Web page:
Field Segment: American WWI Uniforms
HOST: Water once powered many textile mills across Oregon, and this mill museum was once a thriving woolen factory. During the First World War, the mill produced woolen blankets and clothing for the U.S. military. Appraiser Jeff Shrader was on hand to discuss the market for World War One uniforms. Jeff, America entered World War One in April of 1917, and consequently right after that or shortly thereafter, wool was rationed so that we could provide wool uniforms for all these soldiers. How many soldiers were called into action?
They mobilized about 4.5 million American soldiers to serve in World War One. HOST: Well, that's a lot of wool uniforms.
That is a lot of uniforms. In fact, Uncle Sam had it figured out to the day how often every soldier would need another uniform. So in addition to being four-and-a-half million men in service, every single one of those gentlemen was going to need a new coat approximately every 79 days. HOST: It's important to note that the uniform then is not like it is now where you had a camouflage uniform for battle and a different one for everyday use. This was the uniform that most soldiers wore.
That's exactly right. There was a dress uniform, but most of those guys who entered the service specifically for World War One never would have seen one. This is the model 1912 coat, and that is what the army troops fighting in World War One wore. A plain jacket with no insignia on it is going to be sold at retail somewhere between $50 and $100. But the thing that makes a uniform special to a collector is the insignia that was applied to them after the end of the armistice that distinguishes individual units, and that's what collectors are looking for. There are a lot of clues that tell you who this fellow was and what he did. These two chevrons tell us that the soldier served overseas for a minimum of 12 months. Each one of those signifies six months overseas service. We know that he was honorably discharged, he has an honorable discharge chevron. There is the Italian War Medal, and most importantly for the collector on the left shoulder is the Italian-made, Lion of St. Mark, bullion-embroidered patch that was worn by the American ambulance service and the 332nd Infantry. He has Medical Corps collar insignia, and we know right where this guy was. This uniform would sell at a retail value of around $900 to $1,000. HOST: Let's move to this next uniform here, and this is pretty important as well. Tell me about this one.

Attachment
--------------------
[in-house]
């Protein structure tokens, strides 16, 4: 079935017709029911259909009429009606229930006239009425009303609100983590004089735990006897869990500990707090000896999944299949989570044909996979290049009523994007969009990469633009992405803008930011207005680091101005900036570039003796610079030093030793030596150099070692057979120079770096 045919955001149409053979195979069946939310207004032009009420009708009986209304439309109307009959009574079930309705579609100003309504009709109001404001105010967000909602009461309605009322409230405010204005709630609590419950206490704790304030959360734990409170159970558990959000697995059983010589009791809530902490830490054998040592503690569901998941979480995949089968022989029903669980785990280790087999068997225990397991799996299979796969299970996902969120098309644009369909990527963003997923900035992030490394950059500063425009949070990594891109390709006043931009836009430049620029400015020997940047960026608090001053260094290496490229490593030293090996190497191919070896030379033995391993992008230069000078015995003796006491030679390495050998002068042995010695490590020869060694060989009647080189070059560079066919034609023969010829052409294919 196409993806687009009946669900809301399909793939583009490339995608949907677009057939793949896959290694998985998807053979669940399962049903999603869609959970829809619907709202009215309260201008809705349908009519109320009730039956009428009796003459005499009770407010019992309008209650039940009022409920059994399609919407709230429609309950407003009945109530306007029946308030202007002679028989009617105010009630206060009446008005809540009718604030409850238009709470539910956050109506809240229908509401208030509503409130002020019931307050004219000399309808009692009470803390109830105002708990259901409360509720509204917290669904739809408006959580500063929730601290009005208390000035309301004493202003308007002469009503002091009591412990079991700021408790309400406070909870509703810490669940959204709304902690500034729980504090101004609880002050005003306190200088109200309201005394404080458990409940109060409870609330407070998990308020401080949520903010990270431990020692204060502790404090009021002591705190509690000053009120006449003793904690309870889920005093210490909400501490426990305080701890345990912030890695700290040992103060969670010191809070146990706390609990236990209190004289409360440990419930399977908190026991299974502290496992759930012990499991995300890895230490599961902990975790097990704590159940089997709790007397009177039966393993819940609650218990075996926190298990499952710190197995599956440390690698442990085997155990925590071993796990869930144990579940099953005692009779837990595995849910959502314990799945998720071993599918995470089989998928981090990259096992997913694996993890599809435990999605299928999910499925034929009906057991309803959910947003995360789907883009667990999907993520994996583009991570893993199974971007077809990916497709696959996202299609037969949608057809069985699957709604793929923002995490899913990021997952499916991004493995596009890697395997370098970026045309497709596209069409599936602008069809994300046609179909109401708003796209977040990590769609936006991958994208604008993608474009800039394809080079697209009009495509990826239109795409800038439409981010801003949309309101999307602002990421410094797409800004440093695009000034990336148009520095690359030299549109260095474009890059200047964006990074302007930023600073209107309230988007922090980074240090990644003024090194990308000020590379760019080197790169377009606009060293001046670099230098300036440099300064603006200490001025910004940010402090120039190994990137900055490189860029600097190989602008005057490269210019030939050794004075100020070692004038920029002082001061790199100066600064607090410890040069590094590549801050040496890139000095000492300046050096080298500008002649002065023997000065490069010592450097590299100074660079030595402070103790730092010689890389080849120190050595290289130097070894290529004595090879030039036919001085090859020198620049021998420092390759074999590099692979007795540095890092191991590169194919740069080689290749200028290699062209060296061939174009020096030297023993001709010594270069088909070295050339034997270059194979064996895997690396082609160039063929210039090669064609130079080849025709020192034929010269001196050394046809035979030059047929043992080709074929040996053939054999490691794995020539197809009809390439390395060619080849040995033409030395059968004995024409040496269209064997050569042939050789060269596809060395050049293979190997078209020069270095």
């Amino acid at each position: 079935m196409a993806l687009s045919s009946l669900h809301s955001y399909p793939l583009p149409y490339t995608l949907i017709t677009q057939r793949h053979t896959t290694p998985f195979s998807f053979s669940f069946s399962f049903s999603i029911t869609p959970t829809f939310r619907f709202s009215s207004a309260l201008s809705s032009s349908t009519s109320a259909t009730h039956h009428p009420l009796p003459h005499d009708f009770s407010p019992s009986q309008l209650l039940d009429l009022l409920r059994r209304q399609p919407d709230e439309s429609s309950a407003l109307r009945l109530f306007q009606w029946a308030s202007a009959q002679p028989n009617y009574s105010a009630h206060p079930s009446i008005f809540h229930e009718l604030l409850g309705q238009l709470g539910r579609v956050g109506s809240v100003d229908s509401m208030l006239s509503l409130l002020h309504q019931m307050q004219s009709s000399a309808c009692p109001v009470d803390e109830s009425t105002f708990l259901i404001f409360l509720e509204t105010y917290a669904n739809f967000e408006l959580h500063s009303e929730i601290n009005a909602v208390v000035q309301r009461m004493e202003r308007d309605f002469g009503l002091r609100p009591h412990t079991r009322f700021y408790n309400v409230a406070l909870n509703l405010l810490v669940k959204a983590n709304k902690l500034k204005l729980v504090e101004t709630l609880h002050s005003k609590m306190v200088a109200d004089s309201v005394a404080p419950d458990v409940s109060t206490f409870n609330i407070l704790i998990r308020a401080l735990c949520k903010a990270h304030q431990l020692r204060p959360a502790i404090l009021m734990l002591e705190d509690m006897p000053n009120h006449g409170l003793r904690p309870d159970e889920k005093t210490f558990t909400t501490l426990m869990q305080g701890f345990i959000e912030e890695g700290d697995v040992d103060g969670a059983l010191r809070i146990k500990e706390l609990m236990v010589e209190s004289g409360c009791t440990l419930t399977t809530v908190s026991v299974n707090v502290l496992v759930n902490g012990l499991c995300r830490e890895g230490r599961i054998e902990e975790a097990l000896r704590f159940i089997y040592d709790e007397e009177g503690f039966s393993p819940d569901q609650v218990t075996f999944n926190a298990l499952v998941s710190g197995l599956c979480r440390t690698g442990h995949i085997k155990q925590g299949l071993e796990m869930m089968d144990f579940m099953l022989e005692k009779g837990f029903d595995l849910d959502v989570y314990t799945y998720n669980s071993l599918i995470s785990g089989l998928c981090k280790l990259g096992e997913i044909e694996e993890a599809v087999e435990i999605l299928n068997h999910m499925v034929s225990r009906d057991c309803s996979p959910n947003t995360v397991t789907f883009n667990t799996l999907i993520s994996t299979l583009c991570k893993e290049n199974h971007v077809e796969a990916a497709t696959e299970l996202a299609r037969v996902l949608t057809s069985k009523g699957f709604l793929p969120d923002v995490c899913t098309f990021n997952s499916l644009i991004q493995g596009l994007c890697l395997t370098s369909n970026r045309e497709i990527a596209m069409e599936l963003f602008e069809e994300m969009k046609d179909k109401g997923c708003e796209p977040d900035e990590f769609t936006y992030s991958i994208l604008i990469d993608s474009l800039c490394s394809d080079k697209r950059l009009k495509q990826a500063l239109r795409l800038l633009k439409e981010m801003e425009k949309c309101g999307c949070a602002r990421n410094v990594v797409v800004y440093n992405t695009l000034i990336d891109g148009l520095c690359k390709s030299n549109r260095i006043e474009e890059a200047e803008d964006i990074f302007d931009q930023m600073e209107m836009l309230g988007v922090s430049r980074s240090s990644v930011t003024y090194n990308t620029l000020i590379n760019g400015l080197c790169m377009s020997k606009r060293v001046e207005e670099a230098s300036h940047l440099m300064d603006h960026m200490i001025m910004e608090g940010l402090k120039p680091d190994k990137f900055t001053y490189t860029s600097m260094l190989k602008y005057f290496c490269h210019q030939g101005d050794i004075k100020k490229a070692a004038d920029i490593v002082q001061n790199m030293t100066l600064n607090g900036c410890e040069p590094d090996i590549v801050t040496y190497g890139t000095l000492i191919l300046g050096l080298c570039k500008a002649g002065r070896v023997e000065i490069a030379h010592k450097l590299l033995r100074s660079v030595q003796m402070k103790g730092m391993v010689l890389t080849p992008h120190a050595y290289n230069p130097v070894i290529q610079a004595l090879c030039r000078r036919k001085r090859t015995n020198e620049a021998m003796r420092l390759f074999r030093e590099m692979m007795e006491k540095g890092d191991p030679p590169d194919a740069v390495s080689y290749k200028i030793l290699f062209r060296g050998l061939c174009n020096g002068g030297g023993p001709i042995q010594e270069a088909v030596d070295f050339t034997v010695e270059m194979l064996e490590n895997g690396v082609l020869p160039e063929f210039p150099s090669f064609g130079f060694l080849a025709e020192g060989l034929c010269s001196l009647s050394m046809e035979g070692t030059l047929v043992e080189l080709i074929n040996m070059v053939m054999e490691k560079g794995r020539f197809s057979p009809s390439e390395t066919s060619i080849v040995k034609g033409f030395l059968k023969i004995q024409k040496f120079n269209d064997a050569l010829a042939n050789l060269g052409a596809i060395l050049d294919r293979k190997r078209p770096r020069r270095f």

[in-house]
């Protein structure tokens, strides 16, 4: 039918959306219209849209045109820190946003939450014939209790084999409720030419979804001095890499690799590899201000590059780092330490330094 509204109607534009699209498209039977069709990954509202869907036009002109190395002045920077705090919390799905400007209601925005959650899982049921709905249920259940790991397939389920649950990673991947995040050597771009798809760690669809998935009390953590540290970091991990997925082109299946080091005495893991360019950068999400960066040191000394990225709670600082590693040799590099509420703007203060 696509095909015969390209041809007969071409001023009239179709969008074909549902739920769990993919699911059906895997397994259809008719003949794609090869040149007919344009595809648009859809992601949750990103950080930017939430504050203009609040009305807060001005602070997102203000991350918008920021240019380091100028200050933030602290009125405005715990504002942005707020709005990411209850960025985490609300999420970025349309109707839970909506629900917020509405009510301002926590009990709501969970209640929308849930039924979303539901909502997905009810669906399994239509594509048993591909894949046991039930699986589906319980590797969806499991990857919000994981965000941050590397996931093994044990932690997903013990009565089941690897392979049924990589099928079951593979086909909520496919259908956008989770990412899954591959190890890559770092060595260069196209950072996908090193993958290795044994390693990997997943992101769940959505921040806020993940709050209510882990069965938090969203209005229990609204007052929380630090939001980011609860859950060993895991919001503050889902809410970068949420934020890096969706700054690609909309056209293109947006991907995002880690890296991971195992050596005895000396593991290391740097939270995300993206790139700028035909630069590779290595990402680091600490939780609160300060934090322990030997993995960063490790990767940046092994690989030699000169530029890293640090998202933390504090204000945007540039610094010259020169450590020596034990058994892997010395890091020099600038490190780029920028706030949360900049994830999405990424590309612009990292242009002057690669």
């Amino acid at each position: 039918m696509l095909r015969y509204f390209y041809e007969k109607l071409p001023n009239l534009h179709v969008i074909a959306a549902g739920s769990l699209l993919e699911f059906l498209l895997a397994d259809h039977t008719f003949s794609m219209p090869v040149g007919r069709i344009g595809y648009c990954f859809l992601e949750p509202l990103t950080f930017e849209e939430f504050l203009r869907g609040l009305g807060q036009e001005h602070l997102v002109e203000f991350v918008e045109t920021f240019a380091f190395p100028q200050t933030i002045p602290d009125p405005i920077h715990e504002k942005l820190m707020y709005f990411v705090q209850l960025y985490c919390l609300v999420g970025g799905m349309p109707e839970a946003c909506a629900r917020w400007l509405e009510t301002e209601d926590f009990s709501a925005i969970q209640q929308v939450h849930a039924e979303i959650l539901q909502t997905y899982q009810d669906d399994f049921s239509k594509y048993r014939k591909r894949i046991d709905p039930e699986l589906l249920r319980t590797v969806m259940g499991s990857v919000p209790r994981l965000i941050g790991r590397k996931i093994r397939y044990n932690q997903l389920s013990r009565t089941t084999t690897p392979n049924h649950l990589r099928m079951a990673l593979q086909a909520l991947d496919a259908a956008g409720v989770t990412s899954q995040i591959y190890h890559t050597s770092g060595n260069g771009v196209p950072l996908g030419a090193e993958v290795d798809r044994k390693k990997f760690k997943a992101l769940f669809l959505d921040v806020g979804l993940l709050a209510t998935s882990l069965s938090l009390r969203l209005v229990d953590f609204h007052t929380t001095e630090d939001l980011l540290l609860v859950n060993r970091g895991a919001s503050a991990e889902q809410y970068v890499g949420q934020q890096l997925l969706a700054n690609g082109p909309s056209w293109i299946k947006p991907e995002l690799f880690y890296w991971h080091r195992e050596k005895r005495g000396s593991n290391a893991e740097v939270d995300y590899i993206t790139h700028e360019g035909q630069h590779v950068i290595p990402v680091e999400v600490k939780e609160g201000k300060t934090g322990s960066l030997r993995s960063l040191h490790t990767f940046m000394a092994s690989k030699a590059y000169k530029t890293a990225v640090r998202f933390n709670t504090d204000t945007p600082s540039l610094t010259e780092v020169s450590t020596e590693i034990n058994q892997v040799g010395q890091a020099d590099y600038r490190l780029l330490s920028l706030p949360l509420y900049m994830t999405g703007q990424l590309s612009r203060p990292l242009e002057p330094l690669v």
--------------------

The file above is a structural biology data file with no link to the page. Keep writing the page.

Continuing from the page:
This particular officer was a pilot in the Army Air Service in World War One. This was the first large-scale use of military aviation in U.S. military history. The uniform has an Air Service rondel, shoulder insignia, but the most important part of this particular uniform is the reserve military aviator wing that he wears on his left chest. HOST: With all that, what then is the value for this uniform?
For an army aviator uniform from World War One, a collector can expect to pay between $1,000 and $1,500 at retail unless there's something else particularly special that drives the value higher. HOST: Like if we knew he was an ace or something.
Exactly right. HOST: Very good. Well, thanks so much for sharing this, Jeff. It's really remarkable to see these great uniforms survive over the years.
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Value can change: The value of an item is dependent upon many things, including the condition of the object itself, trends in the market for that kind of object, and the location where the item will be sold. These are just some of the reasons why the answer to the question "What's it worth?" is so often "It depends."
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